I have thought a lot about how I used to provision traditional IT resources, and how differently I would provision Amazon Web Services resources in the cloud today. Maybe you can benefit from my perspective, based on experience, that keeps it plain and simple.

In the past, I had to think about how much hardware and software I could buy with a given budget. I would over-engineer the architecture, since I would have to live with it for several years. It was better to be safe with more than I could use, than be sorry trying to explain why the money already spent wasn’t enough. Building a whole test system up front to prove it would work would also increase costs, oftentimes completely ruling out that option.

This would give me a system that would leave portions of it underutilized. I would rationalize this away by thinking, “That is OK, now we have room to grow.” But with this rigid architecture, if I guessed wrong and we grew faster than anticipated, I could quickly run out of resources. Obviously, this would make the system, and my work, look bad to customers. On the other hand, if we did not grow, I might be asked to cut costs, but would not have an easy way to downsize to a smaller system. It would require us to buy new smaller hardware, liquidate or repurpose the old hardware, while hoping we might save money in the process. Often, there was just no way to win.

“Rigid” is the keyword of traditional IT hardware resources. It is not easy to reconfigure, expand, or shrink the infrastructure. So, from my perspective as an experienced developer and IT decision maker, this is the biggest advantage of AWS. It is flexible. Building a system architecture in the AWS cloud gives me flexibility that I just didn’t have before. That is worth a lot.

Now I can quickly build a small representative prototype EC2 system storing data in S3 buckets and EBS disk volumes on our VPC in AWS to prove that it will work. I don’t have to compete with other departments for limited resources. And I don’t have to spend much money for a system that I just throw away eventually.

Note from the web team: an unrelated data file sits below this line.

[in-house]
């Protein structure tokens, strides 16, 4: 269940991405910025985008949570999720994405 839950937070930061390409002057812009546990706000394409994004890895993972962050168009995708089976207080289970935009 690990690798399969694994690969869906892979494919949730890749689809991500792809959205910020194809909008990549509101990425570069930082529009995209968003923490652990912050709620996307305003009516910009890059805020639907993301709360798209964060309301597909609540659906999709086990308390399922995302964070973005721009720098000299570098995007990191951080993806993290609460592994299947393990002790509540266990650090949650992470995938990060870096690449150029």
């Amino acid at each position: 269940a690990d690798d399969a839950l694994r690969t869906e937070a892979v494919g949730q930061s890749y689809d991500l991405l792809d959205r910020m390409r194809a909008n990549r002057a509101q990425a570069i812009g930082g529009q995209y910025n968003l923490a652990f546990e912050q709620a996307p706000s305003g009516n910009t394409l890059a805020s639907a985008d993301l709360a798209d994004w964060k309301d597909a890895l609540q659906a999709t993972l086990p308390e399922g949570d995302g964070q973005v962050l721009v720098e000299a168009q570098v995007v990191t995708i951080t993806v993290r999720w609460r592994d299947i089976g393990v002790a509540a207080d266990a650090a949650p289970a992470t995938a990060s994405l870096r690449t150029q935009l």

When it is proven that I can achieve what I want with the new design, with minimal work I can leverage that prototype into a production system that can scale to the appropriate size to handle changing computing needs.

By implementing an elastic architecture in AWS, I don’t have to over-spend on more resources than I need right now. And I don’t need to try to make predictions about an uncertain future. As customer demands increase, I can stretch the infrastructure by adding in more resources. I can even configure “on demand” resources that come and go as demand spikes occur. And if we need to shrink, we can do that just as easily.

Buying computers, disk shelves, and networking equipment, and putting that all into big racks in a computer room or co-location facility seems so old-fashioned to me now. And so risky. The flexibility to build and change the system in a virtual cloud environment opens up so many options that just did not exist before.

At IDS, just like most businesses, we like to argue about the dollars and cents. It can get very hard to do an apples-to-apples comparison versus a traditional systems architecture, because you can get architectures and features in AWS you could not get any other way. You have to try to get an idea of the value to you of some of these capabilities in order to really make an informed decision on whether or not AWS is right for your needs.

I plan to cover some of these topics in future posts. Want to know more about AWS (Amazon Web Services)? Here are some links to get you started.




Norman Paul
Senior Database Consultant
AWS Certified Solutions Architect – Associate Level
International Data Science Corporation

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